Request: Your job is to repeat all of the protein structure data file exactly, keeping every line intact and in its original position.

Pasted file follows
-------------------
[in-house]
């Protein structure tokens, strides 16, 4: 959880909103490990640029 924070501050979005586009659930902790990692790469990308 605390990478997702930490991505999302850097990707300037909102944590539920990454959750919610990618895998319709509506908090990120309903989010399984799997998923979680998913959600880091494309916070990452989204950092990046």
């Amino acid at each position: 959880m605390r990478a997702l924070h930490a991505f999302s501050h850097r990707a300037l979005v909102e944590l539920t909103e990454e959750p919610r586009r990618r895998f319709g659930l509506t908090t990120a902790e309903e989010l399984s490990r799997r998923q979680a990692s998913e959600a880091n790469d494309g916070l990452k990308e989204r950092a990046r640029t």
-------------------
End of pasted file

[in-house]
């Protein structure tokens, strides 16, 4: 959880909103490990640029 924070501050979005586009659930902790990692790469990308 605390990478997702930490991505999302850097990707300037909102944590539920990454959750919610990618895998319709509506908090990120309903989010399984799997998923979680998913959600880091494309916070990452989204950092990046």
């Amino acid at each position: 959880m605390r990478a997702l924070h930490a991505f999302s501050h850097r990707a300037l979005v909102e944590l539920t909103e990454e959750p919610r586009r990618r895998f319709g659930l509506t908090t990120a902790e309903e989010l399984s490990r799997r998923q979680a990692s998913e959600a880091n790469d494309g916070l990452k990308e989204r950092a990046r640029t």